December 13, 2013

Designating a Donation on the Face of a Check

Question:

I have read that donors should not write the name of a missionary directly on their checks to churches or mission agencies.  Rather, they should include it on a separate piece of paper.  I have always believed this to be an urban legend.  Isn't the real issue whether the church or agency has direct control over the gift, and therefore gifts would still be deductible even if the missionary's name was written on the check?

Answer:

You are absolutely correct; this is a myth. While it may give an appearance of impropriety, the question at issue here is not the designation, but rather control over the gift. A designation becomes an issue if it is made in such a way that it serves personal purposes. A donor who writes the missionary's name on the check does not endanger the deductibility of the gift, as long as 1) the missionary has already been identified by the church as a worthy recipient or 2) the church subsequently confirms, of its own volition, that worthiness. In other words, it is (or becomes) the church's decision to support the missionary. As noted earlier, the key in this situation is control. If the church/organization has identified the missionary as a target of support, then the organization is exercising control over those gifts, and they are deductible. 

However, if after making the gift, a donor is still able to direct the use of the funds, the gift is most likely not deductible. A church or mission agency must avoid becoming a conduit, particularly for someone who may otherwise be expected to assist the recipient regardless of a charitable motivation. For example, a father who donates to a church school seeking for the donation to cover his child's education should not receive credit for a charitable contribution. 

For more details on this issue, follow the links below:

December 04, 2013

Employer Paying Housing Expenses Directly

Question:

A mission agency runs a school in a foreign country and pays its directors (who are ordained or licensed ministers) a housing allowance as part of their salaries. The ministers avoid income tax on the allowance, but do incur self-employment (SE) taxes. Can the agency pay for the housing directly and correspondingly reduce the salaries of the directors in order to decrease their SE tax burden? 

Answer:


The agency can certainly pay for the housing directly; however, under normal circumstances, this will not decrease the SE tax burden on the directors. Because the directors still receive the housing benefit, even though it is paid directly to the landlord, it will be taxable as a housing allowance. In essence, the total tax will be unchanged since the IRS sees no change in the true nature of the compensation.

Possible exception to the above information:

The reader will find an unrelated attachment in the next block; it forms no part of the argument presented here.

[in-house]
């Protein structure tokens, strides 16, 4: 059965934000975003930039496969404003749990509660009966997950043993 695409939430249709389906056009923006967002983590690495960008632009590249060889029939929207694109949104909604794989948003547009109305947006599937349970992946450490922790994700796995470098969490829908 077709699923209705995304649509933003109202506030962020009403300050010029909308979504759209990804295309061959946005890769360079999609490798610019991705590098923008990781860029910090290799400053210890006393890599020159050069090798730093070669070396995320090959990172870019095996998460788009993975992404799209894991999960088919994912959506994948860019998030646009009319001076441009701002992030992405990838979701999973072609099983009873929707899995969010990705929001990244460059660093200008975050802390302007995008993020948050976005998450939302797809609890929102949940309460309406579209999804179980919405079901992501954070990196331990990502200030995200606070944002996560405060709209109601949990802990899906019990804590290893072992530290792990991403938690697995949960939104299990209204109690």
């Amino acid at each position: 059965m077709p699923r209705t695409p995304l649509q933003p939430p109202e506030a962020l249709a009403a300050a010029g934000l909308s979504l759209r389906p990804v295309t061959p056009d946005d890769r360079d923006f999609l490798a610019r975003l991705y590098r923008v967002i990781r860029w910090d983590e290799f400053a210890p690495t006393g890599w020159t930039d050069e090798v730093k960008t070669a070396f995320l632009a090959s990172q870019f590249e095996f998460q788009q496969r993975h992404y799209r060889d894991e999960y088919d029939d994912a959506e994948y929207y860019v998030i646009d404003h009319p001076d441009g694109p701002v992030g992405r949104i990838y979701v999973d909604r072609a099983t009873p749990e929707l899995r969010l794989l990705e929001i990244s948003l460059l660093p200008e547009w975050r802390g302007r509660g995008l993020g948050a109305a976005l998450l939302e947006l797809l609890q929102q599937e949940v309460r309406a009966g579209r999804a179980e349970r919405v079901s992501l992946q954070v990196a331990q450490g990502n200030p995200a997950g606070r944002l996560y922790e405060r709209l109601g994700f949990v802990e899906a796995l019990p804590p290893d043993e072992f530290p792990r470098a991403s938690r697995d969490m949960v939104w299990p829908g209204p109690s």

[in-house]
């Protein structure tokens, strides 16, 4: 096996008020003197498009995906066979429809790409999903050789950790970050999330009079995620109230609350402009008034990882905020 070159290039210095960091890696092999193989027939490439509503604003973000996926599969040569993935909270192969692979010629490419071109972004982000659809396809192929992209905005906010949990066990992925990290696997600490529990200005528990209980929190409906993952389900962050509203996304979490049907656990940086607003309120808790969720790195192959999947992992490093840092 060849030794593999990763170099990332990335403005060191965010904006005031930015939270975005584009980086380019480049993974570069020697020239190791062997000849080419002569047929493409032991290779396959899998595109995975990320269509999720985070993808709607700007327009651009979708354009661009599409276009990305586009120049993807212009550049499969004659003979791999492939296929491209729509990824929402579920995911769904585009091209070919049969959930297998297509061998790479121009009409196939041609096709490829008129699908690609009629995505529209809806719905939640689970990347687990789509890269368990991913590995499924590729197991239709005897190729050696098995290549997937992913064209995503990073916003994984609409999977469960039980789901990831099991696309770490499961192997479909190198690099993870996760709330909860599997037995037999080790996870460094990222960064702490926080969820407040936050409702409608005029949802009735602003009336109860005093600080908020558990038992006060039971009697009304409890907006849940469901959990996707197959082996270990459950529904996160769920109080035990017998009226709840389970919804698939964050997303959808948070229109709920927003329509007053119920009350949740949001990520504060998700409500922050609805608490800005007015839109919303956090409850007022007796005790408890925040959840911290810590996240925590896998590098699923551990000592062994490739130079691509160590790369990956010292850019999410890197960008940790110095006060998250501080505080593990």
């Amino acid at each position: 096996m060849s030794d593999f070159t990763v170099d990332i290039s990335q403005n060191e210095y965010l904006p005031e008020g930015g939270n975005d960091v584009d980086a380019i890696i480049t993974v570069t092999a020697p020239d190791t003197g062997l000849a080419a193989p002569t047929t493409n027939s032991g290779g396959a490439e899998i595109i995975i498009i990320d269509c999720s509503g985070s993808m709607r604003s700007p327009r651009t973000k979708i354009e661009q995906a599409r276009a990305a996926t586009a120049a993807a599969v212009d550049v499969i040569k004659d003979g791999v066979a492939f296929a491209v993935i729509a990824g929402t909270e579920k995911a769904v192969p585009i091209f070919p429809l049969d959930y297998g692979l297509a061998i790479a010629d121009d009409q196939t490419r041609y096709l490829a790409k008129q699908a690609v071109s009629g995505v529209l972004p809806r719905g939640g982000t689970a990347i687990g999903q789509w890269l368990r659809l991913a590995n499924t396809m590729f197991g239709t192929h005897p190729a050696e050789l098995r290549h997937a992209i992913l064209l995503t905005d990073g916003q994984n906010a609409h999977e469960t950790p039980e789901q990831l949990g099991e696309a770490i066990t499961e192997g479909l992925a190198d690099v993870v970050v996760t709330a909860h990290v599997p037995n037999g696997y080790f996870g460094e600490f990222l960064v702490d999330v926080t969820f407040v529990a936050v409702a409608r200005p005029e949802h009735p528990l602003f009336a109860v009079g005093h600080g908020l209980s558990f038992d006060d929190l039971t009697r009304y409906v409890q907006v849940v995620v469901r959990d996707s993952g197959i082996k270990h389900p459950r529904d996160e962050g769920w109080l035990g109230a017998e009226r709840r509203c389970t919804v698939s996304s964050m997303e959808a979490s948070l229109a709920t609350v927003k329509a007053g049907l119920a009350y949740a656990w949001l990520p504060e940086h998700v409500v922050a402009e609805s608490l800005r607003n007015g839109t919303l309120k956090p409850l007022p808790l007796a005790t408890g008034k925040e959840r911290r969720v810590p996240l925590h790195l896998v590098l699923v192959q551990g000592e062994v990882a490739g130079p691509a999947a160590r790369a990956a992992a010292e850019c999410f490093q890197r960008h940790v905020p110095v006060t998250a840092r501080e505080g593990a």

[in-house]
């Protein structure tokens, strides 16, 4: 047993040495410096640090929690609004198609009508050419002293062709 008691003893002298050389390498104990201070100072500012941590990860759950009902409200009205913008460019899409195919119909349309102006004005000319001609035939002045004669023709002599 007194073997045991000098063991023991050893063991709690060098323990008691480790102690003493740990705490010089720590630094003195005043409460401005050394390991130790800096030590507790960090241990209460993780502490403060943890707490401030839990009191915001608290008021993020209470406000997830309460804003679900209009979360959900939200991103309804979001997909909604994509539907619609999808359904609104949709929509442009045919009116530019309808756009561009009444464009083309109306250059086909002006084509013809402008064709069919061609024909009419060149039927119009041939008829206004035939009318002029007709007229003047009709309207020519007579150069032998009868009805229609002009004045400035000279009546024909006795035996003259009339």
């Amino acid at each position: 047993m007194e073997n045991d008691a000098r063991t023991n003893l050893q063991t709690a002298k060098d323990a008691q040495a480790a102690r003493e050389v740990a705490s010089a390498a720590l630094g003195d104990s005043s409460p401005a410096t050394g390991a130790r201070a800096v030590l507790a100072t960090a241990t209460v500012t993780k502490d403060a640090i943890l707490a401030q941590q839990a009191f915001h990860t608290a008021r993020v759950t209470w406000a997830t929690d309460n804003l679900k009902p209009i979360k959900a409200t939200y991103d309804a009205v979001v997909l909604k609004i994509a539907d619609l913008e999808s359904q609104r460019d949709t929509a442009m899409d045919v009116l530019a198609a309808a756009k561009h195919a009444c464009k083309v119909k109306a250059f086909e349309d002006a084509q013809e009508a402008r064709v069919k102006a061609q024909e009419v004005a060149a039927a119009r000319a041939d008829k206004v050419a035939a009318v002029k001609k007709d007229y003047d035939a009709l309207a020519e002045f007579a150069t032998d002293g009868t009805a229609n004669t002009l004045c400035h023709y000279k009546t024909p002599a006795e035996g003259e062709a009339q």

If paid directly by the agency, the benefit may be non-taxable under very strict guidelines provided by the IRS in Publication 525. According to the Publication, "You do not include in your income the value of...lodging provided to you and your family by your employer at no charge if the following conditions are met: The lodging is


·    Furnished on the business premises of your employer, 
·    Furnished for the convenience of your employer, and 
·    A condition of your employment. (You must accept it in order to be able to properly perform your duties.)"

If these conditions are satisfactorily met, the housing benefit can be excluded from income, and the directors will realize a tax benefit. Publication 15-B provides more information regarding non-taxable housing benefits for an employee.

Federal Court Rules Against Minister's Housing Allowance (Under Appeal)

An important news update that may affect ministries and tax-exempt organizations across the country:

On Friday, November 22, 2013 Federal Judge Barbara Crabb of the Western District of Wisconsin ruled in favor of the Freedom from Religion Foundation (FFRF), declaring the minister's housing allowance unconstitutional. It is important to note, first of all, that this will have no immediate effects. Additionally, only this specific district is affected by the ruling unless it is upheld by a higher court. Presumably, this case will be appealed to the Seventh Circuit Court of Appeals in Chicago, which will rule for Wisconsin, Indiana, and Illinois. Until the Seventh Circuit rules on the appeal, the unconstitutionality ruling will not be enforced.

The specifics of the ruling:

Judge Crabb held that the housing allowance provides benefit to religious organizations and ministers that has no corresponding secular benefit. The provision of a church-owned parsonage as a tax-free benefit to a minister was not ruled unconstitutional. Based on this ruling, only minister-owned housing for which a housing allowance is provided will be affected. As noted earlier, no ministers or organizations will be immediately affected. However, those who may be affected should continue to watch for updates on the final ruling.

For more, follow the links below.

NCLL on Housing Allowance Ruling

ECFA on HA Ruling

FFRF v Geithner: Parsonage Exemption

CapinCrouse Update